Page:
Game Quest

Reviewer morphs into a granny: remember the old days when everyone used ICQ over MSN? When people were just beginning to master the phrase “tall non-fat latte with extra foam”? When PC gaming was just as advanced as video games? Game Quest sure does, and does and does and does. Game Quest is the new novel by Leopold McGinnis and follows an ethical PC gaming company called Madre that is trying to compete and survive in a booming mid-90s computer industry. McGinnis is able to write about 90s nostalgia, such as rudimentary chat rooms and early internet culture, with great accuracy. One chapter literally looks like the writer cut and pasted the chat room history of a teenage girl circa 1994. In fact, I was most impressed with how McGinnis was able to switch back and forth between several distinct voices, detailing the thoughts of characters such as businessmen and children believably and at times, hysterically. What Game Quest does lack is the eye of a strong editor. Spanning nearly 500 pages, the book was morbidly obese and there were various distracting spelling mistakes throughout. A secondary story revolved around the corporate maneuverings of “Che’s Coffee Revolution” a guise for Starbucks. “Che’s Coffee” was an acceptable if not ironic front, but when I started reading “Pizza Shack” and “Kepsi Kola” I started to cringe at the screaming innuendos. In the end, Game Quest failed to win me over. (Erin Kobayashi)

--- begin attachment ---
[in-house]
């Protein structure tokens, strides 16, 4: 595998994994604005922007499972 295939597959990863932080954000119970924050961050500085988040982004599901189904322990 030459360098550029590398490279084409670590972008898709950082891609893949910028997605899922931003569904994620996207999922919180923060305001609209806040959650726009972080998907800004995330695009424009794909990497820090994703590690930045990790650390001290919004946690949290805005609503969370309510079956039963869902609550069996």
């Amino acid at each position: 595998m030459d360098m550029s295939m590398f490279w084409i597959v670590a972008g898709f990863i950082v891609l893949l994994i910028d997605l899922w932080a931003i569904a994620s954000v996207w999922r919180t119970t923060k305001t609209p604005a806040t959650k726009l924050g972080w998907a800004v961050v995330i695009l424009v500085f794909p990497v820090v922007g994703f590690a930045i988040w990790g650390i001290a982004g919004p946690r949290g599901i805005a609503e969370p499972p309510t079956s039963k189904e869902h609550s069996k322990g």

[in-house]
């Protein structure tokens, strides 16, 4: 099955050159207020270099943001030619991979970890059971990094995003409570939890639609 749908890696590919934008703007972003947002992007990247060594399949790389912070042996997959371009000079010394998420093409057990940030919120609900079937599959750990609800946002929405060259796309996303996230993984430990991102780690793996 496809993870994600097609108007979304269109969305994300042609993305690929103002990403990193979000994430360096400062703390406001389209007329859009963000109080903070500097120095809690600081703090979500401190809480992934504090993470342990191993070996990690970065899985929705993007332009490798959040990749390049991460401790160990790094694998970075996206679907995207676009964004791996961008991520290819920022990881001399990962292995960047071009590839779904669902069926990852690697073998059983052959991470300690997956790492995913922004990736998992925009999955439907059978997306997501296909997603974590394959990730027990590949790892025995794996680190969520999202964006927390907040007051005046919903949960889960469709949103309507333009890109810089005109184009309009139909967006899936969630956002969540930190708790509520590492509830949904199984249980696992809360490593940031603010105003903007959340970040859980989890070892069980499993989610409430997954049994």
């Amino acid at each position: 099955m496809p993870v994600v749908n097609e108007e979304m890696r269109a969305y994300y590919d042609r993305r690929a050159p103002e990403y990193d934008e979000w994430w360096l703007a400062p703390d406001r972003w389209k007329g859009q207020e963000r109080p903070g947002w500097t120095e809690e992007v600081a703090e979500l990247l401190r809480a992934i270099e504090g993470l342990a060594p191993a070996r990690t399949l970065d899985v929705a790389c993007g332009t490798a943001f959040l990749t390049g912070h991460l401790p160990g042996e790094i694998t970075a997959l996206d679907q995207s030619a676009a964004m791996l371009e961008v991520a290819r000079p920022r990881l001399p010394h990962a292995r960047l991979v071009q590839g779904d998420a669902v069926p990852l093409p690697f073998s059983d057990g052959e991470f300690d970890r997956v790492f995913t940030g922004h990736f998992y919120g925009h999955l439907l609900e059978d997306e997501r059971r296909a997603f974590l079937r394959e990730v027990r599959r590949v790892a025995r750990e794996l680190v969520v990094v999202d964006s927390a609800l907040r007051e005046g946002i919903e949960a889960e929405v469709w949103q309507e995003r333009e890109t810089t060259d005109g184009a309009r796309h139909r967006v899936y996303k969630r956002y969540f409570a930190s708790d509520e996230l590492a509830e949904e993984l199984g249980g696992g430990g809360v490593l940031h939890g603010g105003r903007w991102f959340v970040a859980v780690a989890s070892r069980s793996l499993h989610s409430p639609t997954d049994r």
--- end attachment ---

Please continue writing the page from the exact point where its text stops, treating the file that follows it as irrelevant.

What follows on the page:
by Leopold McGinnis, $24.95, 496 pgs, Underground Uprising Press, 8319 81st Ave, Edmonton, AB, T6C 0W1, redfez.net


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